Articles tagged with: terrorism

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Habeas for Detainees Abroad?

From SCOTUSblog:
Voicing some concern over the government creating a “black hole” for detainees in a “law-free zone” at an overseas military base, a federal judge hinted on Wednesday that he may allow some of the prisoners the U.S. holds in Afghanistan to file court cases to test their captivity.
U.S. District Judge John D. Bates strongly implied that he thought some …

Two Detainees Found to be “Enemy Combatants”

From SCOTUSblog:
U.S. District Judge Richard J. Leon ruled on Tuesday that two Guantanam Bay detainees — nationals of Yemen and Tunisia — must remain prisoners of the U.S. military, finding that the government has proved that each is an “enemy combatant.”  In the most significant of the two separate rulings, the judge concluded that the government does not have to …

Senate Armed Services Committee Inquiry into the Treatment of Detainees in U.S. Custody

In case you missed it, the Executive Summary of the Senate Armed Services Committee Inquiry into the Treatment of Detainees in U.S. Custody can be found here. Some highlights [“U” means unclassified; bold is my emphasis added]:

(U) On February 7, 2002, President Bush signed a memorandum stating that the Third Geneva Convention did not apply to the conflict with al …

Supreme Court Grants Cert in al-Marri

Bobby Chesney reports:

* Al Marri v. Pucciarelli (08-368) – cert granted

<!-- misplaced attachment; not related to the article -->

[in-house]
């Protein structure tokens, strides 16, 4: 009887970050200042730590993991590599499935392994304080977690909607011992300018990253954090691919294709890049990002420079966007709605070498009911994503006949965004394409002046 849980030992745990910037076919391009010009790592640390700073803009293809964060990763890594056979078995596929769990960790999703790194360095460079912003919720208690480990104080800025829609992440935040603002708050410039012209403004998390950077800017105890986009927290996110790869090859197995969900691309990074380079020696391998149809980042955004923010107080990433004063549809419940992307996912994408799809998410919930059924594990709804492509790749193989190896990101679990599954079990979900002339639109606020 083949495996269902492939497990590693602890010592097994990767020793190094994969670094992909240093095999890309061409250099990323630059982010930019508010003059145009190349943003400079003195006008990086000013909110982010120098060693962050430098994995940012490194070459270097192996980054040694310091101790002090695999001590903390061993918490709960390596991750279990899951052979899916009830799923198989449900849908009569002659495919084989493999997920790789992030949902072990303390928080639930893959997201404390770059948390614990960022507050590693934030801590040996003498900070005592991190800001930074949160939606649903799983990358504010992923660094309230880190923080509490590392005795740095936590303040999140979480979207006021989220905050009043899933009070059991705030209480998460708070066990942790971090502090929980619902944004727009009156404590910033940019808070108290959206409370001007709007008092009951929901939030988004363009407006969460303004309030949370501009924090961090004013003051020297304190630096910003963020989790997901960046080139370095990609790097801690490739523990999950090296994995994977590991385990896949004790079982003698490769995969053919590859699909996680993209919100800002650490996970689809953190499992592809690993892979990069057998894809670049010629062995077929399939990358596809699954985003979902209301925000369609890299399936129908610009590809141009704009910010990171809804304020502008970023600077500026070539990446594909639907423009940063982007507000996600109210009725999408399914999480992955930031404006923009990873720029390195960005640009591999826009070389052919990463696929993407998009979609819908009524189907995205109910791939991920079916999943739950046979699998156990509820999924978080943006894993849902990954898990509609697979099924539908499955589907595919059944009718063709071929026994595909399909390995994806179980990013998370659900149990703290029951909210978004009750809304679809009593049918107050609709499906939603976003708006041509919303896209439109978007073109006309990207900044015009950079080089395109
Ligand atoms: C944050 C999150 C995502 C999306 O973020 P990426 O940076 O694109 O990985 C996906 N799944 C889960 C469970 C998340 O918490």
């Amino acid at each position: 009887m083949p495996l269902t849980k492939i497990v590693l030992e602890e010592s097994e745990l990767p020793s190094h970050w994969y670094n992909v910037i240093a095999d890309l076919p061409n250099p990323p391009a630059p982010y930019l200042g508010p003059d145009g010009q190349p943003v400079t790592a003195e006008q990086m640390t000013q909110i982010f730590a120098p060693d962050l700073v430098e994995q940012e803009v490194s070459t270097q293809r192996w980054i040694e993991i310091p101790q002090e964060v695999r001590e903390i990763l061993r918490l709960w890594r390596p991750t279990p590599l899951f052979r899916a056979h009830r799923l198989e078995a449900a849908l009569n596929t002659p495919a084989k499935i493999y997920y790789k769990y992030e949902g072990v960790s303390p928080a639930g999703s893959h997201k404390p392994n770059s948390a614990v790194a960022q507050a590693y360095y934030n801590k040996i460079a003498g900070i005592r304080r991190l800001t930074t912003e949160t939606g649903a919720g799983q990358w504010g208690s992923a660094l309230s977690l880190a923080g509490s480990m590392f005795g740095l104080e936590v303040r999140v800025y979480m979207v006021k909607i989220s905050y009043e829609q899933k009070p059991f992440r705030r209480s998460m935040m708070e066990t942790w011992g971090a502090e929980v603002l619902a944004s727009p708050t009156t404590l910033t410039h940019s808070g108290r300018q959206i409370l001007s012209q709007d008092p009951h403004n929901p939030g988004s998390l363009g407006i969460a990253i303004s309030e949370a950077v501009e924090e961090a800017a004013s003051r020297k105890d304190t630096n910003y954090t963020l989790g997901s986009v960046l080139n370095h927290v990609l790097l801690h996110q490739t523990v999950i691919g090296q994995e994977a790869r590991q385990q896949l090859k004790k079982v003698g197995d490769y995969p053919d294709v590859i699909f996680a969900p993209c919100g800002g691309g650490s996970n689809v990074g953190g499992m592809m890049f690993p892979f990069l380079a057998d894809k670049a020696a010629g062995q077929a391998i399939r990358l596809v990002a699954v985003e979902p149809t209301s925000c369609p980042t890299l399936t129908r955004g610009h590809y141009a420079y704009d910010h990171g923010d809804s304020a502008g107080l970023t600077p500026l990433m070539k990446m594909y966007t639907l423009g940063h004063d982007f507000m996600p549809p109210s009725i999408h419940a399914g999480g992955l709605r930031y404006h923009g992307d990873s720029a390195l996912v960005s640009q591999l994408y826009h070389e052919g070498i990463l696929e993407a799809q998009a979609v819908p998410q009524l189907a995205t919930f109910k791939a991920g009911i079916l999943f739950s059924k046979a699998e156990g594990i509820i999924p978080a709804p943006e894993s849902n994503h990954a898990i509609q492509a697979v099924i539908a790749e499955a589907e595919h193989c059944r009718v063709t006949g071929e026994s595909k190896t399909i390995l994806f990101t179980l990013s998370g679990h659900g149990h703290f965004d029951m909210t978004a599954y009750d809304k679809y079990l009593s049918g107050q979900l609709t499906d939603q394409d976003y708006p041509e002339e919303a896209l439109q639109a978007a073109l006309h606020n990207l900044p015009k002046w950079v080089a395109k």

The Supreme Court has granted cert in connection with the Fourth Circuit’s splintered en banc decision in Al-Marri, and thus is set to engage the questions whether the 9/18/01 AUMF authorizes—and if so whether the Constitution allows—military detention of a noncitizen seized in the U.S. in connection with allegations of …

Hamdan to be Released to Yemen

The New York Times is reporting this morning:
The United States military has decided to release a former driver for Osama bin Laden whose trial became a test case for the Bush administration’s system of military commissions for accused terrorists, Yemeni officials said.
The driver, Salim Ahmed Hamdan, who was captured in Afghanistan in 2001 and convicted and sentenced in August, will …

Judge Bates Rules that Military Comission Trial of Omar Khadr can Continue

From SCOTUSBlog:
In a 19-page ruling, District Judge John D. Bates denied review at this time on part of the claims by Omar Khadr seeking to challenge his military commission trial, and ruled that the court had no authority to consider another challenge.  (The judge’s opinion in Khadr v. Bush, 04-1136, is here; an order to implement it is here.)
Khadr was 15 …

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Welcome! Who am I?

Anthony Clark Arend is Professor of Government and Foreign Service at Georgetown University and the Director of the Master of Science in Foreign Service in the Walsh School of Foreign Service.

Commentary and analysis at the intersection of international law and politics.